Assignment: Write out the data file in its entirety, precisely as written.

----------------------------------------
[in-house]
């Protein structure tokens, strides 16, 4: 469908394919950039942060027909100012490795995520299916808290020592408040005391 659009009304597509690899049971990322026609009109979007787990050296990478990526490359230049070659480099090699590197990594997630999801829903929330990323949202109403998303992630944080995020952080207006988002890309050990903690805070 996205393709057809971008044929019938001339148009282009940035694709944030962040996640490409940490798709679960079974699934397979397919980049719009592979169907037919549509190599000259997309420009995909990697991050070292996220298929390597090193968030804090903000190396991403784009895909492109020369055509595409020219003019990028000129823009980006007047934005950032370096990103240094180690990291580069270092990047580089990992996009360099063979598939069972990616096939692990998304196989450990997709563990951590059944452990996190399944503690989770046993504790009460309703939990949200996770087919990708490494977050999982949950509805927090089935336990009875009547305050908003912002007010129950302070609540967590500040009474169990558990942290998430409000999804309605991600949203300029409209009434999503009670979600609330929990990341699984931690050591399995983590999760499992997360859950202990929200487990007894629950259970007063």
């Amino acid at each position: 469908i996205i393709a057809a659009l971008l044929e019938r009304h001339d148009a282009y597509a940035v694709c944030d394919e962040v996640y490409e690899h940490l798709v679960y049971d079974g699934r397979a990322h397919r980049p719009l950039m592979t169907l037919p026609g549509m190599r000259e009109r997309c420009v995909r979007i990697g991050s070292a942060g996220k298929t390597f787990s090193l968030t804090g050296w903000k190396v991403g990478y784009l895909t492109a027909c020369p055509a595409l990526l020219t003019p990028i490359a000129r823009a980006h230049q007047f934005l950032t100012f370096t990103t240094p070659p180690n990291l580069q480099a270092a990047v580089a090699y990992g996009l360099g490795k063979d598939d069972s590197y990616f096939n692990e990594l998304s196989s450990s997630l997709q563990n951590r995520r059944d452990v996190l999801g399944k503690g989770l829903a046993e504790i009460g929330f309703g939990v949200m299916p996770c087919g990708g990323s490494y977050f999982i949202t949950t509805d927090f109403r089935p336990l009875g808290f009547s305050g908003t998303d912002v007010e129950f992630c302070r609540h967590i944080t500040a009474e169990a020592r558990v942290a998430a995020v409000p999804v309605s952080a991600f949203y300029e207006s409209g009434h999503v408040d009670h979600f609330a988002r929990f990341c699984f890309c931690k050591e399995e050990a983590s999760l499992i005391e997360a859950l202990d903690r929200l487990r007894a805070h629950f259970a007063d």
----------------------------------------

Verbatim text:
[in-house]
């Protein structure tokens, strides 16, 4: 469908394919950039942060027909100012490795995520299916808290020592408040005391 659009009304597509690899049971990322026609009109979007787990050296990478990526490359230049070659480099090699590197990594997630999801829903929330990323949202109403998303992630944080995020952080207006988002890309050990903690805070 996205393709057809971008044929019938001339148009282009940035694709944030962040996640490409940490798709679960079974699934397979397919980049719009592979169907037919549509190599000259997309420009995909990697991050070292996220298929390597090193968030804090903000190396991403784009895909492109020369055509595409020219003019990028000129823009980006007047934005950032370096990103240094180690990291580069270092990047580089990992996009360099063979598939069972990616096939692990998304196989450990997709563990951590059944452990996190399944503690989770046993504790009460309703939990949200996770087919990708490494977050999982949950509805927090089935336990009875009547305050908003912002007010129950302070609540967590500040009474169990558990942290998430409000999804309605991600949203300029409209009434999503009670979600609330929990990341699984931690050591399995983590999760499992997360859950202990929200487990007894629950259970007063």
């Amino acid at each position: 469908i996205i393709a057809a659009l971008l044929e019938r009304h001339d148009a282009y597509a940035v694709c944030d394919e962040v996640y490409e690899h940490l798709v679960y049971d079974g699934r397979a990322h397919r980049p719009l950039m592979t169907l037919p026609g549509m190599r000259e009109r997309c420009v995909r979007i990697g991050s070292a942060g996220k298929t390597f787990s090193l968030t804090g050296w903000k190396v991403g990478y784009l895909t492109a027909c020369p055509a595409l990526l020219t003019p990028i490359a000129r823009a980006h230049q007047f934005l950032t100012f370096t990103t240094p070659p180690n990291l580069q480099a270092a990047v580089a090699y990992g996009l360099g490795k063979d598939d069972s590197y990616f096939n692990e990594l998304s196989s450990s997630l997709q563990n951590r995520r059944d452990v996190l999801g399944k503690g989770l829903a046993e504790i009460g929330f309703g939990v949200m299916p996770c087919g990708g990323s490494y977050f999982i949202t949950t509805d927090f109403r089935p336990l009875g808290f009547s305050g908003t998303d912002v007010e129950f992630c302070r609540h967590i944080t500040a009474e169990a020592r558990v942290a998430a995020v409000p999804v309605s952080a991600f949203y300029e207006s409209g009434h999503v408040d009670h979600f609330a988002r929990f990341c699984f890309c931690k050591e399995e050990a983590s999760l499992i005391e997360a859950l202990d903690r929200l487990r007894a805070h629950f259970a007063d």